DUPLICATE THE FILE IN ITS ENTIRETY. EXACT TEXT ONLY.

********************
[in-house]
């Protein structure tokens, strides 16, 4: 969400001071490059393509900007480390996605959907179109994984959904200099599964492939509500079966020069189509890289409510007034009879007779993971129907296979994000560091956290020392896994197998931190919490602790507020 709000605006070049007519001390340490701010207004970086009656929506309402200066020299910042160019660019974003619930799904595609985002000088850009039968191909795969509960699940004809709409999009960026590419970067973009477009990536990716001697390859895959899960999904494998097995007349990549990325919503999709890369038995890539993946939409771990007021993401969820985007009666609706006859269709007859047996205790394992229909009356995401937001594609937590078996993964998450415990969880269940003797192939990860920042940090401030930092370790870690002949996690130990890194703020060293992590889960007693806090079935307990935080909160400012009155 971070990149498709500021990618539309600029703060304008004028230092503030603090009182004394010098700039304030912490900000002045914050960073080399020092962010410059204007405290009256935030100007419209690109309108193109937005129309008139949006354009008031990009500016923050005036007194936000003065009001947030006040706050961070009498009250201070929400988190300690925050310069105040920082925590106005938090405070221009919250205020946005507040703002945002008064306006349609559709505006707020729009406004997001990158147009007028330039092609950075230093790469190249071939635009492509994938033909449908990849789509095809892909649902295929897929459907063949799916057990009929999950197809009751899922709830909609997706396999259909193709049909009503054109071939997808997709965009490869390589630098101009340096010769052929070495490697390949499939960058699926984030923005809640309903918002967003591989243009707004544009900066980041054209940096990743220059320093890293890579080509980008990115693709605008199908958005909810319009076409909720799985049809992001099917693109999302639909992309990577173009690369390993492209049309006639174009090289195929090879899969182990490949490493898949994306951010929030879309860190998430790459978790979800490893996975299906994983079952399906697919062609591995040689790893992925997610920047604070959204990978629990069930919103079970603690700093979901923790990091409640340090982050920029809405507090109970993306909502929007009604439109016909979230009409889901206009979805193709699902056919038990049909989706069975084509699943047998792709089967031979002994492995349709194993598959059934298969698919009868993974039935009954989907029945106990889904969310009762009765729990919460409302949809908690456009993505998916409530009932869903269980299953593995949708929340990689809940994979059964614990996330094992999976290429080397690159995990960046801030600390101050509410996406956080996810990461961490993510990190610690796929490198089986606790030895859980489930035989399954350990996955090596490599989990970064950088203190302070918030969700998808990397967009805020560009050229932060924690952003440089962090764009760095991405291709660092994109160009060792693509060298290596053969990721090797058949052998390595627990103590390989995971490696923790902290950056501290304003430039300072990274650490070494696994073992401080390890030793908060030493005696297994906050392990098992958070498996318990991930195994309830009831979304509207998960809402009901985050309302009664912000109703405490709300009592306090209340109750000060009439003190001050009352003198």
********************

[in-house]
């Protein structure tokens, strides 16, 4: 969400001071490059393509900007480390996605959907179109994984959904200099599964492939509500079966020069189509890289409510007034009879007779993971129907296979994000560091956290020392896994197998931190919490602790507020 709000605006070049007519001390340490701010207004970086009656929506309402200066020299910042160019660019974003619930799904595609985002000088850009039968191909795969509960699940004809709409999009960026590419970067973009477009990536990716001697390859895959899960999904494998097995007349990549990325919503999709890369038995890539993946939409771990007021993401969820985007009666609706006859269709007859047996205790394992229909009356995401937001594609937590078996993964998450415990969880269940003797192939990860920042940090401030930092370790870690002949996690130990890194703020060293992590889960007693806090079935307990935080909160400012009155 971070990149498709500021990618539309600029703060304008004028230092503030603090009182004394010098700039304030912490900000002045914050960073080399020092962010410059204007405290009256935030100007419209690109309108193109937005129309008139949006354009008031990009500016923050005036007194936000003065009001947030006040706050961070009498009250201070929400988190300690925050310069105040920082925590106005938090405070221009919250205020946005507040703002945002008064306006349609559709505006707020729009406004997001990158147009007028330039092609950075230093790469190249071939635009492509994938033909449908990849789509095809892909649902295929897929459907063949799916057990009929999950197809009751899922709830909609997706396999259909193709049909009503054109071939997808997709965009490869390589630098101009340096010769052929070495490697390949499939960058699926984030923005809640309903918002967003591989243009707004544009900066980041054209940096990743220059320093890293890579080509980008990115693709605008199908958005909810319009076409909720799985049809992001099917693109999302639909992309990577173009690369390993492209049309006639174009090289195929090879899969182990490949490493898949994306951010929030879309860190998430790459978790979800490893996975299906994983079952399906697919062609591995040689790893992925997610920047604070959204990978629990069930919103079970603690700093979901923790990091409640340090982050920029809405507090109970993306909502929007009604439109016909979230009409889901206009979805193709699902056919038990049909989706069975084509699943047998792709089967031979002994492995349709194993598959059934298969698919009868993974039935009954989907029945106990889904969310009762009765729990919460409302949809908690456009993505998916409530009932869903269980299953593995949708929340990689809940994979059964614990996330094992999976290429080397690159995990960046801030600390101050509410996406956080996810990461961490993510990190610690796929490198089986606790030895859980489930035989399954350990996955090596490599989990970064950088203190302070918030969700998808990397967009805020560009050229932060924690952003440089962090764009760095991405291709660092994109160009060792693509060298290596053969990721090797058949052998390595627990103590390989995971490696923790902290950056501290304003430039300072990274650490070494696994073992401080390890030793908060030493005696297994906050392990098992958070498996318990991930195994309830009831979304509207998960809402009901985050309302009664912000109703405490709300009592306090209340109750000060009439003190001050009352003198």